Job Seeker Blog - Spark Hire

Tips For Chatting with an Interviewer

Although being qualified for a position is usually vital to a job interview, being liked by your interviewer can be equally as important. In fact, interviewers will likely choose a candidate based on how much they liked him/her. This might be a good thing or a bad thing, depending on how you like to interview. (Though we will assume that our Spark Hire readers are always qualified for the jobs they interview for!) In any case, it is very important to be able to engage in professional chatter with your interviewer during your job interview. Here are some tips for talking professionally about your personal life, including the all-important pre-Superbowl question: should you reveal your favorite sports team?

There are a few tips that can help you keep the job interview as professional as possible. First, don’t be the one to veer off track. If your interviewer brings up something unrelated to the job, then feel free to engage in the conversation. But don’t ask unsolicited questions about your interviewer’s personal life or interests. It’s not professional.

However, asking polite questions as part of a conversation started by your interviewer is a great idea. Moderation is certainly important, but people do love to talk about themselves. When engaging in small talk during a job interview, it is important to listen more than you talk about your own personal life. Your interviewer doesn’t really want to hear about your daughter’s experience at summer camp (but you should be an excellent listener if they want to talk about their dog’s obedience training).

Following this rule of thumb can also help you avoid accidentally revealing too much in a job interview. In fact, we have mentioned before to beware of interviewers trying to pry too much into your personal life. It is illegal for interviewers to discriminate based on your marital or family status, but if you give them that information freely there is no way for you to stop them from using that information in their decision-making process. Accidentally mention that you have eight kids? Your interviewer might unfairly (or fairly) assume that you will miss work all the time to care for them, and not offer you the job. It is best to stick to safe topics: traffic, pets, sports, etc.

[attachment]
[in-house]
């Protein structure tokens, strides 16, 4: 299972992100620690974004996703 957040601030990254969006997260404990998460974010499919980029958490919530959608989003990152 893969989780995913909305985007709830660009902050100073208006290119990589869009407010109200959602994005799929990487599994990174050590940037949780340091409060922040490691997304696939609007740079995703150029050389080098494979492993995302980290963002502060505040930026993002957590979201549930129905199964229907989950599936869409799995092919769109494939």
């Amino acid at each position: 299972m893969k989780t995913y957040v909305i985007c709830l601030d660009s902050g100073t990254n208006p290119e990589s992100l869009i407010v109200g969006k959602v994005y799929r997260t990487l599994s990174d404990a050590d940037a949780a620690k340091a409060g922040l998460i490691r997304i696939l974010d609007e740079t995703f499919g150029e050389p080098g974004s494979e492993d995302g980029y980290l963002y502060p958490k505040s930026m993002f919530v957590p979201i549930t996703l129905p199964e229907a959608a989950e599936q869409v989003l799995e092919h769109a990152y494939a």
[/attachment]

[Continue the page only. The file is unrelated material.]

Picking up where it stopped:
Yes, according to this source, sports are actually a relatively safe topic of conversation. Most people who are sports fans would rather talk to a sports fan of an opposing team than someone who didn’t follow athletics at all. Be courteous and professional about revealing your choice (and sensitive to big rivalries in your geographic area!), and focus on your love of baseball, football, etc. in general. Perhaps even talk about any Superbowl festivities you might have planned. Hot wings are definitely a safe topic of conversation!

Has an interviewer ever asked too much about your personal life? Tell us about it below, or send me a tweet: @ithinkther4iamb

IMAGE: Courtesy of Flickr by Loozrboy

Kristin Anderson

Kristin has a B.A. in English from the University of Iowa, with an emphasis in creative writing. In her free time she enjoys long walks, kitchen adventures, and making puns.

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